Wednesday, August 27, 2014

Alana Cash


Today on Pinky's Favorite Authors, I am lucky enough to have Alana Cash author of Saints in the Shaddows.




Where are you from originally?

Texas – I was born in Texas into a military family. 

Tell us your latest news?

Saints in the Shadows will be in Publisher’s Weekly in August.

If you could have a dinner party with any authors from any time in history, who would you choose and why?

Collette                           Oscar Wilde

F. Scott Fitzgerald           Edith Wharton

Rumi                               Karen Blixen

Margaret Mead

[I love Margaret Meads quote:  Until you’ve lost your reputation. You never realize what a burden it was.].

What books or authors have influenced your writing?

I have kind of a peculiar style.  I can’t say who influenced it.  I like all the authors that I mentioned for the dinner party, but it would be wishful thinking to compare myself to any of them.  I have read everything that has been published under Ernest Hemingway’s name. And I think my style is pretty spare.

Is there an Author that you would really like to meet?

Ann Patchett.  I would like to ask her how she works.  Bel Canto is a phenomenal book.

What book are you reading now and in what format (ebook/paperback/hardcover)?

I’m reading: 

When God Was a Woman by Merlin Stone  (nonfiction)

Flights of Memory Days Before Yesterday by Peter Megargee Brown (memoir)

A Child of Montmartre by Paul Leautaud  (memoir)

The Hours by Michael Cunningham

I always read hard copy books.  For one thing, I’m in love with bookmarks and I make them sometimes.

Tell us a little about your background. When did you start writing?


I started writing in college, but I didn’t publish until after I started teaching, which amuses me.  I didn’t really have any credentials for teaching, but I had a knack for it and after two years at it, a PBS producer found me and asked to profile me on “A Writer’s Exchange.”

I also wrote and directed some films.  My documentaries on women in science (Anna Freud, Marie Curie, and Mileva Maric) are in libraries and universities worldwide.  That surprises me, actually.  The Anna Freud documentary was translated into German and aired in Austria, Switzerland, and Germany. Even more surprising.

Where do you get your ideas?

The idea for Saints in the Shadows came to me when my son told me that on a flight to New York he sat next to a psychic who said he had just done a reading for a very famous TV celebrity.  I wondered, “What would someone who appears to be so successful want to ask a psychic?”

Pretty much all my stories germinate from me asking a question.

Can you tell us a little bit about Saints in the Shadows?

Maud Strand is a young woman who once had an idyllic life in New Orleans, but her father died suddenly in a car accident, and she and her mother have drifted apart because of grief.  Maud moves from New Orleans to New York when her mother starts dating.

Maud can’t get any traction in her life until she meets a neighbor – Lina S├índor (aka Madame Budska) – a Hungarian physics professor turned into a psychic.  Lina’s clients are those very successful people I wondered about – a hedge fund manager, a political kingmaker, a TV celebrity, etc.  Lina charges nothing, but her clients leave envelopes containing $5,000-$10,000 each session.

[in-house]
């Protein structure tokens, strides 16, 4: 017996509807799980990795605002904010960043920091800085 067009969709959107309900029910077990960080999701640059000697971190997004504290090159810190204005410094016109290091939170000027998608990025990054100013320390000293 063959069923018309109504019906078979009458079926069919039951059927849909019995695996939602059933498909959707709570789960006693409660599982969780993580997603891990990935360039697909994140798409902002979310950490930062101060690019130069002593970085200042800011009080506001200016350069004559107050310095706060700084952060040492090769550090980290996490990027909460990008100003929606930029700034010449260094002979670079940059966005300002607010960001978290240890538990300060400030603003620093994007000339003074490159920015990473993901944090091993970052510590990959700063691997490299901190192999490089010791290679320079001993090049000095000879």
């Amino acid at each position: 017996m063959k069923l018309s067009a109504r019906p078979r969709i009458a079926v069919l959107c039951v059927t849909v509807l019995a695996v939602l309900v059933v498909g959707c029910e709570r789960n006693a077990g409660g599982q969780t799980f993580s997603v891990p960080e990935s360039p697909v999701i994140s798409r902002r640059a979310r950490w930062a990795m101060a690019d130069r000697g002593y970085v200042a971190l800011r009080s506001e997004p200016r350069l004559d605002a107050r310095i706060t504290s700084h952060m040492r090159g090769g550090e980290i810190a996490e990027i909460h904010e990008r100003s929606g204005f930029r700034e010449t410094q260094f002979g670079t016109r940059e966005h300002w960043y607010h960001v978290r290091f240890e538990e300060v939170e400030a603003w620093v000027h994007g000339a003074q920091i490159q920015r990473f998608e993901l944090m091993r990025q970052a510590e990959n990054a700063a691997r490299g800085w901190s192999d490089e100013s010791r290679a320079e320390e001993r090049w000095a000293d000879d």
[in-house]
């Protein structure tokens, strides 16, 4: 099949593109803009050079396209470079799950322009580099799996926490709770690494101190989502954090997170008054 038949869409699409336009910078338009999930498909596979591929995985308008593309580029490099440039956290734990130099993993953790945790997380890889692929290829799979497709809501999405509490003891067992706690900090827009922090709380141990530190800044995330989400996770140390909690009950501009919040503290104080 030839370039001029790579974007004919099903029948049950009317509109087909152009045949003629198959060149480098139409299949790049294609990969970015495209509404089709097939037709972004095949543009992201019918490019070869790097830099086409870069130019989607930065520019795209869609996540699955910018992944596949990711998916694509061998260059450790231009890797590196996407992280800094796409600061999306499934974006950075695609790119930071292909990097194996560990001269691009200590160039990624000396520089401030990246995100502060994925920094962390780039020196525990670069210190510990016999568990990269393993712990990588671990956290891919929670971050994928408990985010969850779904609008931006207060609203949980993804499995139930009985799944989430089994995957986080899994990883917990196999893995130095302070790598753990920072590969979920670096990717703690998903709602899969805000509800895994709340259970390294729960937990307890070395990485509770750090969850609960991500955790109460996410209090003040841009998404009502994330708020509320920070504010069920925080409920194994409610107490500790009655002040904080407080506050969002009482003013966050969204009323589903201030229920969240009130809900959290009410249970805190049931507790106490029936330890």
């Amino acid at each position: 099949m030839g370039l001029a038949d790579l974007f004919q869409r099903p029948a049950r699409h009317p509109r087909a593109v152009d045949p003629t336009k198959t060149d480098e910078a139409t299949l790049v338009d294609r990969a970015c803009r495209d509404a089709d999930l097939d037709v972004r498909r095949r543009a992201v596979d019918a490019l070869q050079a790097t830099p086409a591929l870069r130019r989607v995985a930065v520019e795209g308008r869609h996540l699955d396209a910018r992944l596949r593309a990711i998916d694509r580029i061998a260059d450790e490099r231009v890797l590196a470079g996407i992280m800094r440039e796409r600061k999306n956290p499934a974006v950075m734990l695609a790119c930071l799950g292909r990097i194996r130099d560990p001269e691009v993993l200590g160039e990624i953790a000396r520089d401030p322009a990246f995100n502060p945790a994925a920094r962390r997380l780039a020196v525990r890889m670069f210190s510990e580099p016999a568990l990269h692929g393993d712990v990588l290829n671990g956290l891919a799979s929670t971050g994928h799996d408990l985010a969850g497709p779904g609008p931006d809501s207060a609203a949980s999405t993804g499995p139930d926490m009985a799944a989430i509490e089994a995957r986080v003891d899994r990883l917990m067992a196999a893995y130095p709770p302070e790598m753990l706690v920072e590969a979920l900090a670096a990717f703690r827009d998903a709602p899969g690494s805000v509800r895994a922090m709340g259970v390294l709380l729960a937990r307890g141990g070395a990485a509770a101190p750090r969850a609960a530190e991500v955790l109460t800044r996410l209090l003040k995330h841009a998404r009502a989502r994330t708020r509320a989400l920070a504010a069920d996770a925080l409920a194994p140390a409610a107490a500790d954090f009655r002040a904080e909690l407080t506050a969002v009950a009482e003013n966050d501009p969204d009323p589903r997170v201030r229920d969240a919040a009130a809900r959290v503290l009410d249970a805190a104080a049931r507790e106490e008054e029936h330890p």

As a psychic to those people, Lina just reads body language and encourages them.  But with certain people stuck in tragedy, like Maud, she is a genius at helping them find the way out and forward.

How long did it take you to complete?

Seven months.

Are any of your characters based on real-life friends or acquaintances?

No. Not in this book.  Not one of them.  I know people like Madame Budska’s clients, but I didn’t use them in the book.  Curiously, I got a form of writer’s block early on and so I went online to see if I could find pictures of people who fit the description I had in my mind of the characters, and I did.  I printed the pictures and, for a couple of weeks, I looked at them whenever I started writing and that got me past the block.

Do you ever incorporate yourself into your characters?

I write from one character’s point of view in every story I write.  So, I see the whole world through their eyes.  The trouble I have is getting out of the way.

Tell us about your cover. Did you design it yourself? Where did you get the inspiration for your cover?

I have a friend named Mike Rosebery who is a marvelous photographer.  I looked through his flickr account to find a photograph that I thought represented the book.  Jim Rosebery (Mike’s brother) is a professional designer and he created the cover.   

What other authors inspire you and your work?

Harriet Doerr inspires me.  She published her first book, Stones for Ibarra, at age 76 and it won the National Book Award. 

Ok, now some fun questions….

Coffee or Tea?  Tea.  Loose tea. No bags.

White Chocolate, Dark Chocolate or Milk Chocolate? 

Milk chocolate.  Although I try to avoid it, I’m not very successful.

What is your favourite colour?   

I love to look at the color green.  I like to wear the color pink.

Winter or Summer?  

I love summer, fall, winter, and spring in New York.  I like winter in LA, but the summer is so hot, I feel trapped by the heat until sunset, and then it cools off so much it’s like winter again.

If you could have one superpower what would it be? 

I already have it and it’s a secret.

If you could be somebody else for a day who would you choose and why?

Queen Elizabeth.  Who wouldn’t want to be queen for a day?


Where can we find you online?

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